004 Early Roman History

We spent a day at the Museum of Roman Civilization. Again, our feet were very tired from standing most of the day in the museum. The period of time covered was from the beginning of Rome until the 6th century AD. Rome governance was frequently based on military might rather than the rule of law, especially in later years. Emperors or other political leaders would create a law by edict, and then battle the armies loyal to other leaders to assert and enforce their edicts. The system worked for several centuries since water was plentiful, agricultural production was high, and the empire was continually growing in the first six hundred years. When rural people were taxed too much and the expansion rate of the empire reduced or stopped, there was insufficient income to finance the armies and insufficient people to conscript or force into the mercenary armies. The system weakened and was overcome by neighboring peoples who wanted to tap into some of the remaining wealth.

From about 300 BC to about 200 AD, there were good laws, good leaders, and amazing engineering and construction. In 95 AD, Julius Frontinus was appointed water commissioner (curator aquarum) for Rome by Emperor Nerva Augustus. Frontinus studied his assignment and wrote “On the Water Supply of the City of Rome” which contains detailed history, engineering, construction, water quality, and maintenance data for the various water sources for Rome. Up to that time, nine major aqueducts had been built with a total distance of 421 kilometers, and supported a population in Rome of 1,000,000 people. There was a continual problem of people tapping into the aqueduct without approval or getting approval by bribing water officials. The first aqueduct was built in 312 BC. Water supply certainly had a lot to do with the success of Rome. The following link contains the complete text of the document by Frontinus: http://www.uvm.edu/~rrodgers/Frontinus.html, which is very easy to read.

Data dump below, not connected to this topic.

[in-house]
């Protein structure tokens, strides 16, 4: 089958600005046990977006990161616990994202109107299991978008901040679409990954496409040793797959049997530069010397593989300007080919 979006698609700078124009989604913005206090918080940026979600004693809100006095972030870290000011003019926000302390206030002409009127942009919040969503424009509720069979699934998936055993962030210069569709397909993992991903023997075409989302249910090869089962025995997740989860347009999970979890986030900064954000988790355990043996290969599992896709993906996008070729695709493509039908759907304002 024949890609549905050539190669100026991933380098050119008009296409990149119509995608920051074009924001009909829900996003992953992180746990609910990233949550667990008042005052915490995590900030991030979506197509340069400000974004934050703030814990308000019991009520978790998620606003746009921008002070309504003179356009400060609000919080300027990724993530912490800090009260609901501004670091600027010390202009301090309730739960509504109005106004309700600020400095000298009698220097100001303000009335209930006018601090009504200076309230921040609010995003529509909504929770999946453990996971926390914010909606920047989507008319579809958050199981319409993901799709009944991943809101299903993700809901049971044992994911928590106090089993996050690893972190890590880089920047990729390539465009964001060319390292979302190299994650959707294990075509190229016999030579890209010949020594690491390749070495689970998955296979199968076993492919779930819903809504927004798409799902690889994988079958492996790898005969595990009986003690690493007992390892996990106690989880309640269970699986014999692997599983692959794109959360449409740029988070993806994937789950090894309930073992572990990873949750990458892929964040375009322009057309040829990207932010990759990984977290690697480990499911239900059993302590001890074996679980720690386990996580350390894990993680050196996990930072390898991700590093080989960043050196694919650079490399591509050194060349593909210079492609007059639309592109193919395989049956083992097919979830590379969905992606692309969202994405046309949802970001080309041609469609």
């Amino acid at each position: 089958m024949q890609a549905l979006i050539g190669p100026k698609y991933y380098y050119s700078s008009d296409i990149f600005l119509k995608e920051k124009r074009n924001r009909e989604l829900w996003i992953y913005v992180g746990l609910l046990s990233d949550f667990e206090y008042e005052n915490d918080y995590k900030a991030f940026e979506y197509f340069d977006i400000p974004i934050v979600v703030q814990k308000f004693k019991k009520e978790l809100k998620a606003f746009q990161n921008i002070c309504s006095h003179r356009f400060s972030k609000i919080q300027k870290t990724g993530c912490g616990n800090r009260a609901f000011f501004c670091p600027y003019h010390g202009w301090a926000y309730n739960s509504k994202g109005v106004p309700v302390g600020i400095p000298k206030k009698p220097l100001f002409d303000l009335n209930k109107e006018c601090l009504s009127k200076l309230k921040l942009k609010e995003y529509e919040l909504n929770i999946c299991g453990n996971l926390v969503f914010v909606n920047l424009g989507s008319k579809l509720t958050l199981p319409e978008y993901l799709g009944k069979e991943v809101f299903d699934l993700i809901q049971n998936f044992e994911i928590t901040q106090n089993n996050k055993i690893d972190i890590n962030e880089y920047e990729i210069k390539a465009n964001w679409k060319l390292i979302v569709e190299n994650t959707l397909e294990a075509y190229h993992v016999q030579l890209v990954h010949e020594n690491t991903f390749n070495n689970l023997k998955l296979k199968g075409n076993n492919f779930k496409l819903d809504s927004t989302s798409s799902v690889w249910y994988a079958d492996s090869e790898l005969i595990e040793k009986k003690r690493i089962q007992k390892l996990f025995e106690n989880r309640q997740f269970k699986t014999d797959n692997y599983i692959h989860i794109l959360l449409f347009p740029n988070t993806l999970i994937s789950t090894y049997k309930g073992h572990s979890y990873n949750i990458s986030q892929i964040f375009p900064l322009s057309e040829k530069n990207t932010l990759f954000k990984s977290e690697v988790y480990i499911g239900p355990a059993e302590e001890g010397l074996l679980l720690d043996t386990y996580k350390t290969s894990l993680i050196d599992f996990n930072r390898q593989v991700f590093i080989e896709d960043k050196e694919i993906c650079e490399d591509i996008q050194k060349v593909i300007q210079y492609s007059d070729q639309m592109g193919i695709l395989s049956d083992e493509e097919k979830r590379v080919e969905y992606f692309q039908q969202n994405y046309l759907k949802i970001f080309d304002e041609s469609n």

The museum had many descriptions of the history and events in each period of time. They were in both Italian and English. We spent most of the morning reading these descriptions. When the museum was about to close, we hurried through the second half of the museum and just got a glimpse of the very large model of the city built in a 1:200 scale. At the time of Constantine (306 to 337 AD), Rome was an impressive city.

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About rockinos

Recently retired and moved to Rome, Italy. It's a fantastic place, so we have started this blog to keep family and friends updated with a few details about our adventures.
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